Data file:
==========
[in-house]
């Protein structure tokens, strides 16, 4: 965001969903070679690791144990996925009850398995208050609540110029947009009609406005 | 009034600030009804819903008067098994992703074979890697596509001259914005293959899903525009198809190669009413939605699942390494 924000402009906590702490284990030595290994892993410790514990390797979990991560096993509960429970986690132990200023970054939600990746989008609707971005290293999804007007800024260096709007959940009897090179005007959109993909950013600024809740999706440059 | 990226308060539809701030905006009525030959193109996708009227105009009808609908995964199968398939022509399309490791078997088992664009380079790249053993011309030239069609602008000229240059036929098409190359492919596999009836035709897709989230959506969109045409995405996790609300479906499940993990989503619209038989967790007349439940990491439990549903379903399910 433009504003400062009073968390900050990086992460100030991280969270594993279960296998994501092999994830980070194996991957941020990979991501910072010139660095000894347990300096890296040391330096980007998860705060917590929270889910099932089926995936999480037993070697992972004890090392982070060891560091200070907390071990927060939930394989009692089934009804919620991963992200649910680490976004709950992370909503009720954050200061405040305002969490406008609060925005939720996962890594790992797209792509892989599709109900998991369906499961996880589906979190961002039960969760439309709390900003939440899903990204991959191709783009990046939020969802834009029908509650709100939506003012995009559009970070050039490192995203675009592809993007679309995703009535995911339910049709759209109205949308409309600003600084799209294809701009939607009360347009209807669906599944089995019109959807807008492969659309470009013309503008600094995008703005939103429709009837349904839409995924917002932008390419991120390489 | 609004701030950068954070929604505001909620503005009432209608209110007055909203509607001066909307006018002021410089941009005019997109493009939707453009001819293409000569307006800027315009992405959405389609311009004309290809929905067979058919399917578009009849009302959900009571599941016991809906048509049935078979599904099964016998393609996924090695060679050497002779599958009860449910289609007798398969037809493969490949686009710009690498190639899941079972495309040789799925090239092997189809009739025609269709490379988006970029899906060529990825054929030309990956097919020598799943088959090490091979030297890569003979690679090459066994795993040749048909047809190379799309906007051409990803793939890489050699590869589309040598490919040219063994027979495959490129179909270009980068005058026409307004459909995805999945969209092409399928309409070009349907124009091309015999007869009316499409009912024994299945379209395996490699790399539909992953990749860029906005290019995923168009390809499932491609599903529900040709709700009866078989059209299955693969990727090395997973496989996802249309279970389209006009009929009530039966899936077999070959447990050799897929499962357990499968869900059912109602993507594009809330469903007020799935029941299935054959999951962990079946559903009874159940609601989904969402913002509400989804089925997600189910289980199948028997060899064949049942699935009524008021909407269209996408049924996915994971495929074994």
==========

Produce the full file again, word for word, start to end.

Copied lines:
[in-house]
């Protein structure tokens, strides 16, 4: 965001969903070679690791144990996925009850398995208050609540110029947009009609406005 | 009034600030009804819903008067098994992703074979890697596509001259914005293959899903525009198809190669009413939605699942390494 924000402009906590702490284990030595290994892993410790514990390797979990991560096993509960429970986690132990200023970054939600990746989008609707971005290293999804007007800024260096709007959940009897090179005007959109993909950013600024809740999706440059 | 990226308060539809701030905006009525030959193109996708009227105009009808609908995964199968398939022509399309490791078997088992664009380079790249053993011309030239069609602008000229240059036929098409190359492919596999009836035709897709989230959506969109045409995405996790609300479906499940993990989503619209038989967790007349439940990491439990549903379903399910 433009504003400062009073968390900050990086992460100030991280969270594993279960296998994501092999994830980070194996991957941020990979991501910072010139660095000894347990300096890296040391330096980007998860705060917590929270889910099932089926995936999480037993070697992972004890090392982070060891560091200070907390071990927060939930394989009692089934009804919620991963992200649910680490976004709950992370909503009720954050200061405040305002969490406008609060925005939720996962890594790992797209792509892989599709109900998991369906499961996880589906979190961002039960969760439309709390900003939440899903990204991959191709783009990046939020969802834009029908509650709100939506003012995009559009970070050039490192995203675009592809993007679309995703009535995911339910049709759209109205949308409309600003600084799209294809701009939607009360347009209807669906599944089995019109959807807008492969659309470009013309503008600094995008703005939103429709009837349904839409995924917002932008390419991120390489 | 609004701030950068954070929604505001909620503005009432209608209110007055909203509607001066909307006018002021410089941009005019997109493009939707453009001819293409000569307006800027315009992405959405389609311009004309290809929905067979058919399917578009009849009302959900009571599941016991809906048509049935078979599904099964016998393609996924090695060679050497002779599958009860449910289609007798398969037809493969490949686009710009690498190639899941079972495309040789799925090239092997189809009739025609269709490379988006970029899906060529990825054929030309990956097919020598799943088959090490091979030297890569003979690679090459066994795993040749048909047809190379799309906007051409990803793939890489050699590869589309040598490919040219063994027979495959490129179909270009980068005058026409307004459909995805999945969209092409399928309409070009349907124009091309015999007869009316499409009912024994299945379209395996490699790399539909992953990749860029906005290019995923168009390809499932491609599903529900040709709700009866078989059209299955693969990727090395997973496989996802249309279970389209006009009929009530039966899936077999070959447990050799897929499962357990499968869900059912109602993507594009809330469903007020799935029941299935054959999951962990079946559903009874159940609601989904969402913002509400989804089925997600189910289980199948028997060899064949049942699935009524008021909407269209996408049924996915994971495929074994």